Future Classic Friday: Volkswagen Passat W8

Back in the early 2000s, Volkswagen's platform-sharing strategy was starting to pay dividends.

Its mid-size B-Series floorpan on which the VW Passat was built was massively versatile, underpinning the Audi A4 and Skoda Superb, as well as the joint venture that spawned the VW Sharan, SEAT Alhambra and the Ford Galaxy. 

In tandem with the smaller A-series Platform (Golf, A3, Octavia, Leon et al) it was a licence to print money, and Volkswagen Group's then chief, Ferdinand Piech, was looking for even more ways to expand the company's brands.

The Passat W8 - available as a saloon or estate - was created to get consumers used to the idea of 'luxury' Volkswagens, ahead of the launch of the VW Phaeton executive saloon and VW Touareg large SUV.

It was never intended to be a volume seller and it's easy to see why. 

The W8 was technologically brilliant. Introduced in 2001, using an all-new 3999cc engine using four banks of two cylinders, it was the first of its kind to be commercialised. 

It was neither efficient nor particularly powerful, developing 275bhp, but it was wonderfully smooth and came with an addictive 'whoosh' under hard acceleration.

It was part of a new strategy for Volkswagen to experiment with W-shaped engines, which culminated in the Audi A8 and VW Phaeton getting a 6.0-litre W12 (effectively one-and-a-half W8s) the following year.

As a feat of engineering, it was pretty impressive. But in a practical sense, it served very little purpose. In the Passat, it gave low-20s mpg at best and it was complicated to service - £1000 and the use of a special tool to change the lambda sensor, anyone?

Thanks to the engine's extra weight and the need to use VW's 4Motion four-wheel-drive system to maintain any sensible form of traction, it lunched its way through suspension parts and tyres if driven hard.

Add in the fact it was £32,000 for the cheapest variant - enough to get you quite a special BMW 3 Series at the time - and eye-watering Band M BIK tax and VED (314g/km of CO2) and there were very few rational reasons for buying one new. As a result, less than 250 were ever sold in the UK, making it a very rare thing indeed. 

It was one of those cars, though, that made absolutely zero sense when new, but became an intriguing used car, aided by a piano-off-a-cliff depreciation curve that left it retaining just 26% of its original value after three years. And that's roughly where it has stayed. 

Today, a good W8 will set you back anywhere between £3500 and £7500 depending on mileage. Such is the car's rarity that it's unlikely to ever descend into true banger territory. It's too quirky, too complex and too rare.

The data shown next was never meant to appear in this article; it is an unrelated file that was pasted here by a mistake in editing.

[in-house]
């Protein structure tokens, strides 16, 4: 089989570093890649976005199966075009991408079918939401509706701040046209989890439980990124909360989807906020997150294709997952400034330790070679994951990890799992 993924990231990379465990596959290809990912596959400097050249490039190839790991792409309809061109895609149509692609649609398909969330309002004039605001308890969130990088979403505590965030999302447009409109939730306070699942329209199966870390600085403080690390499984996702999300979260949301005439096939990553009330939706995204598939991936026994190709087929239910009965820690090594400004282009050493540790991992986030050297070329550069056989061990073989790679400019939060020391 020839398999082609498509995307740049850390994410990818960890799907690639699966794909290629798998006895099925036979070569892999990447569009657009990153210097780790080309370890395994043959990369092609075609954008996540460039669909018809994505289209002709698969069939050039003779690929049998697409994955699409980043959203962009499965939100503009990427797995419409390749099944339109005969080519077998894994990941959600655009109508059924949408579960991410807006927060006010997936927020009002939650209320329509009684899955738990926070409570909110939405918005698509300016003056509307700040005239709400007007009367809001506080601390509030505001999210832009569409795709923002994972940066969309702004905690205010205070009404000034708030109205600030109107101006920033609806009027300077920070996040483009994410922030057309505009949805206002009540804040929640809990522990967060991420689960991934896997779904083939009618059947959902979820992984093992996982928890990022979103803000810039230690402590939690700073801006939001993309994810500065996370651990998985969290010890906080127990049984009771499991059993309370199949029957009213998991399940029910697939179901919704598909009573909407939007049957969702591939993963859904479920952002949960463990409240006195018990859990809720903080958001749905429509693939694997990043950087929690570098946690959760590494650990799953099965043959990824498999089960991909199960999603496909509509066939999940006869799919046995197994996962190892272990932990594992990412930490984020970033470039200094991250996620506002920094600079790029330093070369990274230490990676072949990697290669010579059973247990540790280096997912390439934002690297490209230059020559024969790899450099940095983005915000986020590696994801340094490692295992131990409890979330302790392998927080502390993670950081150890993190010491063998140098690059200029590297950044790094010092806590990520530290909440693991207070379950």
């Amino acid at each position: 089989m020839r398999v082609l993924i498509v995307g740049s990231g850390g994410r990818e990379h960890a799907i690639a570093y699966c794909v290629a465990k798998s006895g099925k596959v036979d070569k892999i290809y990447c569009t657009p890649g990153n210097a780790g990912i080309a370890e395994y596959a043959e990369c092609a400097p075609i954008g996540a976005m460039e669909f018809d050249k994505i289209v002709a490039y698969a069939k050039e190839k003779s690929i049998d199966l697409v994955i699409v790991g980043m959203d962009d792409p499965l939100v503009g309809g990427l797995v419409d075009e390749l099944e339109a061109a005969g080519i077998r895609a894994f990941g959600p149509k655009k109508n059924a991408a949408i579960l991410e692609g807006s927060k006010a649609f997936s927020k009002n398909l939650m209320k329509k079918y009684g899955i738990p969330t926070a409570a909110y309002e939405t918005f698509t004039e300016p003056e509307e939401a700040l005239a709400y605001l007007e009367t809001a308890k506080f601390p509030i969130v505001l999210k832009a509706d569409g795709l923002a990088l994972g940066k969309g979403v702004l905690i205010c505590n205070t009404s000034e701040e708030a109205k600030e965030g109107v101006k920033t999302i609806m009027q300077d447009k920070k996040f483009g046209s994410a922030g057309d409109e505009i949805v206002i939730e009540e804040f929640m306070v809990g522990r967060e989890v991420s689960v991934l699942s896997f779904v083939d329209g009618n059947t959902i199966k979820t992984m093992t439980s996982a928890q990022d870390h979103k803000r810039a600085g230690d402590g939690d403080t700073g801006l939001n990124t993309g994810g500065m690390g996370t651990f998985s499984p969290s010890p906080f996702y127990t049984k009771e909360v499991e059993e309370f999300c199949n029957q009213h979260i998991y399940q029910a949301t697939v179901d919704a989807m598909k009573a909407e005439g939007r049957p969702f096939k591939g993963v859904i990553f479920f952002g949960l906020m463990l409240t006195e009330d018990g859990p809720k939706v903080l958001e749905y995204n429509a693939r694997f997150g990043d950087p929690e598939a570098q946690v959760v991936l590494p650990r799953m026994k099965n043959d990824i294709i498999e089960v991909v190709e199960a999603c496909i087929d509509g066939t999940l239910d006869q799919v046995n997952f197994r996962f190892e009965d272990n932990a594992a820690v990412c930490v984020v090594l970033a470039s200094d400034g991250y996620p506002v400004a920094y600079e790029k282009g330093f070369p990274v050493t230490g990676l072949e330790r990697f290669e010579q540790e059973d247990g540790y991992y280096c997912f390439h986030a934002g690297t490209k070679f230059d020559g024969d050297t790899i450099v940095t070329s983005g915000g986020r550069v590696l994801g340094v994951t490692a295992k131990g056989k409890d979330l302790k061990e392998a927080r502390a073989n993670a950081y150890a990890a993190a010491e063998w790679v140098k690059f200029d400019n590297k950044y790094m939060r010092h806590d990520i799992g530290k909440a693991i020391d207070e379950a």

On the flip side, it's also a real sleeper. A car that, outwardly, looks like a fairly ordinary VW Passat, the only clue to its potency being its discreet badging and 17-inch alloys.

Inside, it's a luxury offering. Plush, supple leather, walnut trim and all of the executive toys that were in Volkswagen's armoury back in the day. And it's a delight to drive. Quick without being overly lairy, supremely refined and did we mention that fact it makes a cracking noise?

This is the thinking man's future classic. A car that isn't ostentatious in any way, but will appeal to those with an eye for the quirky, an appreciation of alternative engineering and, unfortunately, very deep pockets.

It's a car that comes with no rational reason for purchase whatsoever, but in a weird kind of way, that's why we love it. Find a classic VW for sale.

Ask HJ

Why is my Fiat X1/9 not tax exempt?

I own a Fiat X19 which is SORN at the moment while I make repairs. The car was made in 1984 but I was told by the DVLA that since it was not registered in this country until 1989 ( it was used in Jersey for the 5 years previous) it will not be eligible for tax exemption until 2029, is this true and why? it is still a 40 year old car.
The Government's website regarding tax exemption for classic vehicles states that the vehicle build date is the qualifying factor, so vehicles built before January 1st 1984 become tax exempt from 1st April 2024, so we would expect your car to be eligible for exemption in April 2025. This error may have occurred due to the information shown on the V5/C, which only shows the date of first registration rather than the date of build. We would suggest making another application to the DVLA and enclose any evidence you have for the date of manufacturer.
Answered by David Ross
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